*This post is part of A Grimm Project, a series of short fiction pieces using each of the Brothers Grimms’ Nursery and Household Tales as writing prompts. For more information about the project, click here.*
We pull our hoods up when we reach the house. The yard is dark except for the light from the kitchen window; we creep around the porch, the brightness drawing us like moths. Inside, we already know, is the granddaughter: thick-chinned, bag-eyed, preparing a supper. The old woman sleeps upstairs, but we’ve never seen her.
The worst we ever do is throw a clump of snow or dirt at the window. Once, we rang the doorbell on the porch, but the granddaughter, we learned that day, doesn’t answer the door. Halie, who stayed out back by the kitchen window, told us that at the sound of the bell, the granddaughter froze up and bit her lip and didn’t move for a full minute, her eyes sidelong at the front hall. Madeline thinks the granddaughter’s afraid of an evil ex-boyfriend; Jen says it’s bill collectors she doesn’t want to see.
Tonight, the granddaughter leans over the little dining table set in the middle of the kitchen, spreading Nutella on a piece of white bread. She pours a glass of cranberry juice and cuts it with water. She shakes pills from three different bottles and pours them from her hand into a short paper cup and places it all on a tray. Eliza says, let’s go. This is dumb. Eliza’s dumb. Not really, but she’s always afraid we’ll get caught when we go around peeking like this. Caught, or worse. We all heard about that girl who got shot asking for help after some car trouble. But that’s not our neighborhood. That’s not us.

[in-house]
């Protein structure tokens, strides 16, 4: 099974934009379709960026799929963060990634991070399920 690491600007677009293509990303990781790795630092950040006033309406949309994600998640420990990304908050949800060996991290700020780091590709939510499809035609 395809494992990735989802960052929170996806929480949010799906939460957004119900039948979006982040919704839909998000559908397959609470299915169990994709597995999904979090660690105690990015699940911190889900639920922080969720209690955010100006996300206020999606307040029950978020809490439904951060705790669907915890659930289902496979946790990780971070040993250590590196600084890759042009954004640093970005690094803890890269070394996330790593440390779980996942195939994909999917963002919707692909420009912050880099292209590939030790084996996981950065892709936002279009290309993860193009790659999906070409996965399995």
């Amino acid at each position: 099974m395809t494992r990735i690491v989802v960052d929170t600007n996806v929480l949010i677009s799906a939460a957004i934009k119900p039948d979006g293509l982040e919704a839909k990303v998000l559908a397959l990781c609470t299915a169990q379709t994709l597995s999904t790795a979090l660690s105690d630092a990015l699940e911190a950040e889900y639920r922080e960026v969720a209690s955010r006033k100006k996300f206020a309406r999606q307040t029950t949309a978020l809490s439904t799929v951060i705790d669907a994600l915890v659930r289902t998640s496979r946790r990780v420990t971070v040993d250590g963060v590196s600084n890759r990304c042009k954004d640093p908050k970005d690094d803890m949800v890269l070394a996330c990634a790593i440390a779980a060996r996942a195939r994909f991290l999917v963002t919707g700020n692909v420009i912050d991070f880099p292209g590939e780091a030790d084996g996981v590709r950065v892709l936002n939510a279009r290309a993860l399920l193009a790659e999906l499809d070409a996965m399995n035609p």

Nutella, Madeline whispers. For dinner? Lame. Jen, who’s shorter than the rest of us, elbows us aside and pulls herself up with her hands on the windowsill to see better. The window frame creaks, and she jerks back down before the granddaughter can look up from her table.
Granny? we hear the granddaughter say. Her voice rises at the end of the word, and clips it into two sounds. Halie sniggers. Gran-nee? she laughs. We take it up, too, yipping as we prowl along the side of the house to the front, letting our sounds echo. We’ve had enough silence; now is the time of night for a little noise. Gran-nee! We run together up the street. Behind us, the granddaughter must hear, but we don’t care. Gran-nee, we cry. Gran-nee, gran-nee, gran-nee.